He implores us to become insanely objective and ask the tough questions so that we get an accurate picture of what is really going on in our organisation.
Yet do we? I would say, not often.
There are four reasons why we should confront the brutal facts:
So we don’t get blinded by our own reflection.
To create a climate of openness, honesty and transparency.
To get the facts not opinion or guesswork, the hard data.
In order to embrace the Stockdale Paradox.
Most of these are pretty obvious, except maybe the Stockdale Paradox.
The Stockdale Paradox is named after Admiral Jim Stockdale, who was held captive for eight years during the Vietnam War.
He was tortured more than twenty times, and never had much reason to believe he would survive the prison camp and someday get to see his wife again. Yet he was one of the survivors where others, literally, lost the will to live.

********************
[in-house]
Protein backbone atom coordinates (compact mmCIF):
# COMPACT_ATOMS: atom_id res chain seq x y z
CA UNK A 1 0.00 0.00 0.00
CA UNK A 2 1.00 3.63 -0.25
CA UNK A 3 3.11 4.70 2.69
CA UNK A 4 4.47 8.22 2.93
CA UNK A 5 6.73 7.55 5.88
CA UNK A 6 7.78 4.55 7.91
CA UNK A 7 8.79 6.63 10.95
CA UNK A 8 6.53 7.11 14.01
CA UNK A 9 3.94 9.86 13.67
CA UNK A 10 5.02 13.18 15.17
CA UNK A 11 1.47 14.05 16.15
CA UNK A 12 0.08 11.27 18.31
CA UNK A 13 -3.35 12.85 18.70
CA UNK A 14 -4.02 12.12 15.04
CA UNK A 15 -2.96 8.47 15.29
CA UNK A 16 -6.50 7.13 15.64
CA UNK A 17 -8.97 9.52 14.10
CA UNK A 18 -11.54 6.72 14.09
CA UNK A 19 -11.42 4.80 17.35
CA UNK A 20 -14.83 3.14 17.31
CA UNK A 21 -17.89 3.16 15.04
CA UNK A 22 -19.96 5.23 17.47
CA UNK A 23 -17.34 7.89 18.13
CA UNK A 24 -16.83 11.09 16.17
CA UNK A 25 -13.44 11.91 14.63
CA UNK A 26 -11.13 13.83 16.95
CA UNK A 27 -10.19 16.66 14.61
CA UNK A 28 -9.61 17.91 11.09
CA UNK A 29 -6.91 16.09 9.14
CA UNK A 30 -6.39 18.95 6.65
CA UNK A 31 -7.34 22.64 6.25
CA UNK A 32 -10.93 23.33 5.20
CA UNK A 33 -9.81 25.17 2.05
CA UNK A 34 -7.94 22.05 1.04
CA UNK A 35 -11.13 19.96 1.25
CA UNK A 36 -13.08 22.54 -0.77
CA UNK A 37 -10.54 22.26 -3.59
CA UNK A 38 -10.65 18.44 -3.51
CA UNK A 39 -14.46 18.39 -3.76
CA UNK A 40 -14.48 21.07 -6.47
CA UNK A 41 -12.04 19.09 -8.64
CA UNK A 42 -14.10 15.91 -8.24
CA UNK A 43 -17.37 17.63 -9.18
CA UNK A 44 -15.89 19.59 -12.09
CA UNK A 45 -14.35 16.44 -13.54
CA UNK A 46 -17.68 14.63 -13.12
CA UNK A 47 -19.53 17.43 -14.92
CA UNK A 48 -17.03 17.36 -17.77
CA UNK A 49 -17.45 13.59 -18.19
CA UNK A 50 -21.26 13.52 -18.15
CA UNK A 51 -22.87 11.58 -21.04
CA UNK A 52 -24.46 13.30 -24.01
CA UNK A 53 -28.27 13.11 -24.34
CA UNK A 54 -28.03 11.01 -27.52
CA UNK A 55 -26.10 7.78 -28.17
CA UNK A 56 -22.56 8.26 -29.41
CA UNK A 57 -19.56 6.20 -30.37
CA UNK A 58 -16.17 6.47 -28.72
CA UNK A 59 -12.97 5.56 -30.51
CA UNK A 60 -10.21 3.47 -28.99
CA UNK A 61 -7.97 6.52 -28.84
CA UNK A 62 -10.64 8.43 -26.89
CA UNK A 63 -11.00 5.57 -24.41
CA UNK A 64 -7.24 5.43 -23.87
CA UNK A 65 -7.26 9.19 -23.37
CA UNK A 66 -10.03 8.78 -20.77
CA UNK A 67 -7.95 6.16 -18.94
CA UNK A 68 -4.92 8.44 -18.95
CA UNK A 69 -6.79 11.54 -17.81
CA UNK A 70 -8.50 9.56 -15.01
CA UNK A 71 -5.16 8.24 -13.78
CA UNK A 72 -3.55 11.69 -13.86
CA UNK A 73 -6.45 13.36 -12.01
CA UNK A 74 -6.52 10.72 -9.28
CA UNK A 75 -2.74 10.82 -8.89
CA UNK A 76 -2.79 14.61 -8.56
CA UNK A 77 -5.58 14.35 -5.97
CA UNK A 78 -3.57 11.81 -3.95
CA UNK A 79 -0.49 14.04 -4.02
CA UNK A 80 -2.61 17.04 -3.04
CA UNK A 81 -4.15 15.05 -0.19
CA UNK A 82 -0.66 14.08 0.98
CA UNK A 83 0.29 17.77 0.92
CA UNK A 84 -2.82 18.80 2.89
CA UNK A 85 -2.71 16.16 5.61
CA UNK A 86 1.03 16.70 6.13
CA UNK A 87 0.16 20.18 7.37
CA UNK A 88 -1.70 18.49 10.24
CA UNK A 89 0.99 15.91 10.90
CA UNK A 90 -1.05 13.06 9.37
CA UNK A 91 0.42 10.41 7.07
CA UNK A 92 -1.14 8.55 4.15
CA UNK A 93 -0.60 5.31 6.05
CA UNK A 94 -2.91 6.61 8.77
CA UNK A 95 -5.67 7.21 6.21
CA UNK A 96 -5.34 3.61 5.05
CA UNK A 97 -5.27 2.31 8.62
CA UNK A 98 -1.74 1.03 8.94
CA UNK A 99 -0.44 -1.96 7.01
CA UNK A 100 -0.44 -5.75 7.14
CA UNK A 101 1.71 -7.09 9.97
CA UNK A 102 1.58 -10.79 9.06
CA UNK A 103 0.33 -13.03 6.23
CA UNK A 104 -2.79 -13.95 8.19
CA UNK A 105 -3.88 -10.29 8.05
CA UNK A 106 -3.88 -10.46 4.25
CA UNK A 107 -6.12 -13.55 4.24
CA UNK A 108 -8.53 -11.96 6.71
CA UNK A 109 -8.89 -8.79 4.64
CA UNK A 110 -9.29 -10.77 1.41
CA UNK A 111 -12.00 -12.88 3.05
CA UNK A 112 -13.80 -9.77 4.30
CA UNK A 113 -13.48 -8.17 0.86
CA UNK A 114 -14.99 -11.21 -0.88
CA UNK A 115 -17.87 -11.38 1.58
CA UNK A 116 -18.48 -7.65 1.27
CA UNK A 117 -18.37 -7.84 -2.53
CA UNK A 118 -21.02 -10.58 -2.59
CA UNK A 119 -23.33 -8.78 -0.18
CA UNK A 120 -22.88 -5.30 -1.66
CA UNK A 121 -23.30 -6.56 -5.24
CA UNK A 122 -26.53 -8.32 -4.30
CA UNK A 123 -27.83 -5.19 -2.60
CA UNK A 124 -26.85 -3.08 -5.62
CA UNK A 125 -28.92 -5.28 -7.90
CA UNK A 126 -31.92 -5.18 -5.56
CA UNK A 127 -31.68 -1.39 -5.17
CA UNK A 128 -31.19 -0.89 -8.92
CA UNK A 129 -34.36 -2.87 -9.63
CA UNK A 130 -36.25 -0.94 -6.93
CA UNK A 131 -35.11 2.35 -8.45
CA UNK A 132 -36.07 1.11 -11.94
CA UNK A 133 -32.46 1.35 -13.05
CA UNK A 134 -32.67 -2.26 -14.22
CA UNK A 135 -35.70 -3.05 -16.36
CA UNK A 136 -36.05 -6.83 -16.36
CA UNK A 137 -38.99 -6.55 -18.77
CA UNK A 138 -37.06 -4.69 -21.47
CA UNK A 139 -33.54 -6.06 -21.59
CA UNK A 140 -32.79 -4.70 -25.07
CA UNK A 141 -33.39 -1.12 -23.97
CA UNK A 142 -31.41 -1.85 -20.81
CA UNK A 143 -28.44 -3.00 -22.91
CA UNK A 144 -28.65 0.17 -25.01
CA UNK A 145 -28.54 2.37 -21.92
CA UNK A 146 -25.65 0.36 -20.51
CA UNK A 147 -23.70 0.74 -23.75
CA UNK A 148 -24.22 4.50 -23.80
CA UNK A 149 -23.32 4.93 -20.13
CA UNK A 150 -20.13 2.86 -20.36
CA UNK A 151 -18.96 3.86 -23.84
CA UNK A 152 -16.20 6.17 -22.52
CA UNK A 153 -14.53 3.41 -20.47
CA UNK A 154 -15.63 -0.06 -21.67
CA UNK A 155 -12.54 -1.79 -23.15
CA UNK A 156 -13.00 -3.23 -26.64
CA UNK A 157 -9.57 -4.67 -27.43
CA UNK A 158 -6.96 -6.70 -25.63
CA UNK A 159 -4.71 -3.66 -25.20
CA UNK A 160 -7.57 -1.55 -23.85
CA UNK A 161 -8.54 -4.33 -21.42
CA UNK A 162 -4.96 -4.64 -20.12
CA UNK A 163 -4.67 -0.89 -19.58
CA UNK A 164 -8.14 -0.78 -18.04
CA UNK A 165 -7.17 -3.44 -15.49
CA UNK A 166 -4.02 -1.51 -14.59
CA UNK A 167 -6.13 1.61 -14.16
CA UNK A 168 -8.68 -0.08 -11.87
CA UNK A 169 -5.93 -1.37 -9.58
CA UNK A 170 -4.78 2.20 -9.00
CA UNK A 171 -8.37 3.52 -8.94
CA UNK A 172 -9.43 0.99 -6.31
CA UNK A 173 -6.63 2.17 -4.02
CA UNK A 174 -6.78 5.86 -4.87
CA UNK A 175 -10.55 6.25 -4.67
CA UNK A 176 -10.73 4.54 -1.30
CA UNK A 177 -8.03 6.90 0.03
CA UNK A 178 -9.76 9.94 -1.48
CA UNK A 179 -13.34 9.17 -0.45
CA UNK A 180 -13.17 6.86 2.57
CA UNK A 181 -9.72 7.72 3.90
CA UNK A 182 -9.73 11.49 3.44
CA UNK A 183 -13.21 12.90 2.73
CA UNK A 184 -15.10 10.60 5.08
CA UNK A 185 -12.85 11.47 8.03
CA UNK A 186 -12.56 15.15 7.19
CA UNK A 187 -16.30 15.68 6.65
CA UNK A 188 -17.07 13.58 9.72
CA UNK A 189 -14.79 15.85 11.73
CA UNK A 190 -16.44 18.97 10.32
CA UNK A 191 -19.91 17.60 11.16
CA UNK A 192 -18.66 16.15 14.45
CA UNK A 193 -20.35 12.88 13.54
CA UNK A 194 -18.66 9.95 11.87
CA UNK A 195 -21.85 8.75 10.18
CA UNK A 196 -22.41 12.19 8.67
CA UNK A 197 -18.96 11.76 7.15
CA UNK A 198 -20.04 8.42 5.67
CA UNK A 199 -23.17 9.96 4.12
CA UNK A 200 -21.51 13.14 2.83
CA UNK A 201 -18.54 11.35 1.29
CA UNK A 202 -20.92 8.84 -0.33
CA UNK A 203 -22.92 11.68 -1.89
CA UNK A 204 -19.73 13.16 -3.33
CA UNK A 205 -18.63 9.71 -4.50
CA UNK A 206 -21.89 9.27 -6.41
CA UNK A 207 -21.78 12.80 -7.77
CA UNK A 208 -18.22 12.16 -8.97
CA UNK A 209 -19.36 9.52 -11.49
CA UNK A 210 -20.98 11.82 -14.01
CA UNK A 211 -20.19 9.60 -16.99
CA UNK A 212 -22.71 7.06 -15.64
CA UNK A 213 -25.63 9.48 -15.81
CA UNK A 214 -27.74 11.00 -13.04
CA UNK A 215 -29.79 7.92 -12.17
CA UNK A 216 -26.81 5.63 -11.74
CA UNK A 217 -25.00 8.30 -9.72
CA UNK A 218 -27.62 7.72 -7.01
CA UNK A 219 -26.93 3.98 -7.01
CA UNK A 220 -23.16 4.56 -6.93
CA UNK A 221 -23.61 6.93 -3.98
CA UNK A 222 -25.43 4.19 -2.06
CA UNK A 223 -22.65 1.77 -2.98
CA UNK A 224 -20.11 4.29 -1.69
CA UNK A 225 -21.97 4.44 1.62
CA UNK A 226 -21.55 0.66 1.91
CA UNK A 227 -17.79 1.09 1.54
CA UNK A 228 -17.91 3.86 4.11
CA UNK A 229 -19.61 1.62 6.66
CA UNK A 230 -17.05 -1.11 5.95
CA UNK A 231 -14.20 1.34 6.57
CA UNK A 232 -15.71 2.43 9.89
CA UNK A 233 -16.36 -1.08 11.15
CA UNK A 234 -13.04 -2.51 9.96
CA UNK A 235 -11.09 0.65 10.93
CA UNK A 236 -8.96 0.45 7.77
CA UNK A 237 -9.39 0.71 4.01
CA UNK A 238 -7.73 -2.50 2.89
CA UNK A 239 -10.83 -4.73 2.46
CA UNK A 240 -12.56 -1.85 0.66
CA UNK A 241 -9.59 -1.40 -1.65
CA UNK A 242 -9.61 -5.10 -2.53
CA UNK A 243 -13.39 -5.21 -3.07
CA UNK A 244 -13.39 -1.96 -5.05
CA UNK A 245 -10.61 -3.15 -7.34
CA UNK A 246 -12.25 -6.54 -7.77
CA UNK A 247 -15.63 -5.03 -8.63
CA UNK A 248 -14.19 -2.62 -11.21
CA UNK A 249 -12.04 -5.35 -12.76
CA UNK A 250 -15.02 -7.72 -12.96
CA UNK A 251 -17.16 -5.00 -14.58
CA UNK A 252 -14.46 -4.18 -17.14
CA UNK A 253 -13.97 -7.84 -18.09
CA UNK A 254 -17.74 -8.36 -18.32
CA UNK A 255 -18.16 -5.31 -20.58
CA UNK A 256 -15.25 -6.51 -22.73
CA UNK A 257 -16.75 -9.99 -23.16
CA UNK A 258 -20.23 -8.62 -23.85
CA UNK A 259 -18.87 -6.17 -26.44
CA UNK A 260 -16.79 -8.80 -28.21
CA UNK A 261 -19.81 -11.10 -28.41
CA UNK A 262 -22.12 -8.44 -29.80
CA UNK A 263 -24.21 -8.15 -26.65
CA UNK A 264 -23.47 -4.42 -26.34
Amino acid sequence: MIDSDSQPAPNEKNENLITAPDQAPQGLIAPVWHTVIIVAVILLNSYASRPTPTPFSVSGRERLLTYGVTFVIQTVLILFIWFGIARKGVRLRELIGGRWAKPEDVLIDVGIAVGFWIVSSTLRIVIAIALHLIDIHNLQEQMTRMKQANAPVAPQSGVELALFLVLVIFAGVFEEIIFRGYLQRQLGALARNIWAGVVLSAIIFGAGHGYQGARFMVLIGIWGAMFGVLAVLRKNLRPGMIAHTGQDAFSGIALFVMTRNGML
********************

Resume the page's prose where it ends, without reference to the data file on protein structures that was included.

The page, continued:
While Stockdale had remarkable faith in the unknowable, he noted that it was always the most optimistic of his prison mates who failed to make it out of there alive.
So, the Stockdale Paradox is this.
You must retain faith that you will prevail in the end, regardless of the difficulties.
AND at the same time…
You must confront the most brutal facts of your current reality, whatever they might be.
And so it is for business owners and directors: You must retain faith that you will prevail in the end, regardless of the difficulties.
AND at the same time… You must confront the most brutal facts of your current reality, whatever they might be.
So, confront the brutal facts AND retain faith.
For businesses, that might be:
Recognise that a competitor is undercutting you by 10% AND that we will find a way to beat them
Accept that our product is not unique (right now) AND that we will become the preferred supplier in the industry.
It may be a paradox… it may be a form of schizophrenia… but holding two divergent opinions about one situation is not impossible.